Native SQL is only loosely integrated into ABAP, and allows access to all of the functions contained in the programming interface of the respective database system. Unlike Open SQL statements, Native SQL statements are not checked and converted, but instead are sent directly to the database system. Programs that use Native SQL are specific to the database system for which they were written. R/3 applications contain as little Native SQL as possible. In fact, it is only used in a few Basis components (for example, to create or change table definitions in the ABAP Dictionary).
    The database-dependent layer in the diagram serves to hide the differences between database systems from the rest of the database interface. You choose the appropriate layer when you install the Basis system. Thanks to the standardization of SQL, the differences in the syntax of statements are very slight. However, the semantics and behavior of the statements have not been fully standardized, and the differences in these areas can be greater. When you use Native SQL, the function of the database-dependent layer is minimal.
    Types of Work Process
    Although all work processes contain the components described above, they can still be divided into different types. The type of a work process determines the kind of task for which it is responsible in the application server. It does not specify a particular set of technical attributes. The individual tasks are distributed to the work processes by the dispatcher.
    Before you start your R/3 System, you determine how many work processes it will have, and what their types will be. The dispatcher starts the work processes and only assigns them tasks that correspond to their type. This means that you can distribute work process types to optimize the use of the resources on your application servers.
    The following diagram shows again the structure of an application server, but this time, includes the various possible work process types:
    The various work processes are described briefly below. Other parts of this documentation describe the individual components of the application server and the R/3 System in more detail.
    Dialog Work Process
    Dialog work processes deal with requests from an active user to execute dialog steps.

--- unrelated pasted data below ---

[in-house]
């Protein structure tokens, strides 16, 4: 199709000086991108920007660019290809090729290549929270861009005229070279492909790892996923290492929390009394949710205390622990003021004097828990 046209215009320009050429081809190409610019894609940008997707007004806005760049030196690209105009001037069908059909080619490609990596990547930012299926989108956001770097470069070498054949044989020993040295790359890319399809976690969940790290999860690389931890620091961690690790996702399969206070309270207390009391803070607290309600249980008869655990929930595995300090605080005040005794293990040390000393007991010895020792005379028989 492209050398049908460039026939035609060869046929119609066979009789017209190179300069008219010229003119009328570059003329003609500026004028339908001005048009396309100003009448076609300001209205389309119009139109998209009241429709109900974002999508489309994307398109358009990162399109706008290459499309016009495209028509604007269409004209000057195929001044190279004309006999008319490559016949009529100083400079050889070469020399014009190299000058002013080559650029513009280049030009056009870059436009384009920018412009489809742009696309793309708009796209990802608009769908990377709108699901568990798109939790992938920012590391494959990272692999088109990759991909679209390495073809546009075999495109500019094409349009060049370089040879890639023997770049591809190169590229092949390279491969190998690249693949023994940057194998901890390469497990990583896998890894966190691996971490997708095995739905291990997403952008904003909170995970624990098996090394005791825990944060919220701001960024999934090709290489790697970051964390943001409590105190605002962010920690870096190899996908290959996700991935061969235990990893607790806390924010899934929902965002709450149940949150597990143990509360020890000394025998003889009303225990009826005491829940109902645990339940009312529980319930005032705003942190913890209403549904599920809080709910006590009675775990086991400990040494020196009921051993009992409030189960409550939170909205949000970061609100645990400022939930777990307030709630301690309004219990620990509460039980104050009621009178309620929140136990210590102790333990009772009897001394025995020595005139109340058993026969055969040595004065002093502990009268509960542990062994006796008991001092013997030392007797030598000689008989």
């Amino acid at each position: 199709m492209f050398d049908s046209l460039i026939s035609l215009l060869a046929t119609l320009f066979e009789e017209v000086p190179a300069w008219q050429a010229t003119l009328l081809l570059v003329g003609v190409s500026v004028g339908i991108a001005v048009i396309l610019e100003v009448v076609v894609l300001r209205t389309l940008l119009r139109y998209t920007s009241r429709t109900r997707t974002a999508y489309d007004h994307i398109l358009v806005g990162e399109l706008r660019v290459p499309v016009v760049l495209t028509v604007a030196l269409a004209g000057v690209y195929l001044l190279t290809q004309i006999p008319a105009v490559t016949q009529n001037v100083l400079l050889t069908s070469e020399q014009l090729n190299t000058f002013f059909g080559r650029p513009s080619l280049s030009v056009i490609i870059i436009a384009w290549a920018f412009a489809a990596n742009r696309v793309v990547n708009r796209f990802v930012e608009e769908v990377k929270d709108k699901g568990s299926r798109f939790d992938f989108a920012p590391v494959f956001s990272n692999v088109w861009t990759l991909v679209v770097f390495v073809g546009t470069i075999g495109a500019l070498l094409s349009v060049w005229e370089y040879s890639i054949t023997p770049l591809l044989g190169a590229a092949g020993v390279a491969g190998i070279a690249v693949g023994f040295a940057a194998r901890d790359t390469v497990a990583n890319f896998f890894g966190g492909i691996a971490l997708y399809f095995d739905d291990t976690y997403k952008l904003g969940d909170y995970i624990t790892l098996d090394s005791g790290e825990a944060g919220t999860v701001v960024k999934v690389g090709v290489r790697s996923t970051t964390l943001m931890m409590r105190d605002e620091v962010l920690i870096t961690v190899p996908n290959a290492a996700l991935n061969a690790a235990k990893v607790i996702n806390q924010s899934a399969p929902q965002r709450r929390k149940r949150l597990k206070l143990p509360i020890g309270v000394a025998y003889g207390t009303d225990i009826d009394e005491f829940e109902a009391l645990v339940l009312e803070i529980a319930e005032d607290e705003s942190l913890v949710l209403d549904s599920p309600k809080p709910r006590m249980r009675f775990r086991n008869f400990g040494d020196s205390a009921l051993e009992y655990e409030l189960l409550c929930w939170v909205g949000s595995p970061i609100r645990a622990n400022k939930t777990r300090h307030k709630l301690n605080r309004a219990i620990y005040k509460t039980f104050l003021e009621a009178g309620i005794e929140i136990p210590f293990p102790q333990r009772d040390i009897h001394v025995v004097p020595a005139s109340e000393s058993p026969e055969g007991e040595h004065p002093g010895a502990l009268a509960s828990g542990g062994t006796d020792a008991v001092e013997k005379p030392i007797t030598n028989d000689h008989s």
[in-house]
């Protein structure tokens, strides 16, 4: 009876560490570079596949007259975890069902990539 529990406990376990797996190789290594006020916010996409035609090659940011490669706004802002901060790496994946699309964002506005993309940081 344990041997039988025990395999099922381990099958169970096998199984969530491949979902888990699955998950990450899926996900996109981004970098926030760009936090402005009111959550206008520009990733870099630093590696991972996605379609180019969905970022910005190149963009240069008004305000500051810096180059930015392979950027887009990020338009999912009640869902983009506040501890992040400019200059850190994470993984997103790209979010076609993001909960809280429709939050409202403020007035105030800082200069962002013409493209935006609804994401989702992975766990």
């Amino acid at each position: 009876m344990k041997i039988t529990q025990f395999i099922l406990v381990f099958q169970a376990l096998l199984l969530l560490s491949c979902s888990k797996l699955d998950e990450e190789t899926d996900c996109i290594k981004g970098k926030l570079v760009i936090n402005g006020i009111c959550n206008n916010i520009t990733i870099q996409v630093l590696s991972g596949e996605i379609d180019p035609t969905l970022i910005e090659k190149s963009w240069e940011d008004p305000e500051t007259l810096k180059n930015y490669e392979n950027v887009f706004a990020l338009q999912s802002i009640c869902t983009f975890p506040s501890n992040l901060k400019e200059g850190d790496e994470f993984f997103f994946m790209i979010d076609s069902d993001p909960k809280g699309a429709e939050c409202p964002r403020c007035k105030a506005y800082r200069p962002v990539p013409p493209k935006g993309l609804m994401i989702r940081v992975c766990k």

Update Work Process
    Update work processes execute database update requests. Update requests are part of an SAP LUW that bundle the database operations resulting from the dialog in a database LUW for processing in the background.
    Background Work Process
    Background work processes process programs that can be executed without user interaction (background jobs).
    Enqueue Work Process
    The enqueue work process administers a lock table in the shared memory area. The lock table contains the logical database locks for the R/3 System and is an important part of the SAP LUW concept. In an R/3 System, you may only have one lock table. You may therefore also only have one application server with enqueue work processes.
    Spool Work Process
    The spool work process passes sequential datasets to a printer or to optical archiving. Each application server may contain several spool work process.
    The services offered by an application server are determined by the types of its work processes. One application server may, of course, have more than one function. For example, it may be both a dialog server and the enqueue server, if it has several dialog work processes and an enqueue work process.
    You can use the system administration functions to switch a work process between dialog and background modes while the system is still running. This allows you, for example, to switch an R/3 System between day and night operation, where you have more dialog than background work processes during the day, and the other way around during the night.
    ABAP Application Server
    R/3 programs run on application servers. They are an important component of the R/3 System. The following sections describe application servers in more detail.
    Structure of an ABAP Application Server
    The application layer of an R/3 System is made up of the application servers and the message server. Application programs in an R/3 System are run on application servers. The application servers communicate with the presentation components, the database, and also with each other, using the message server.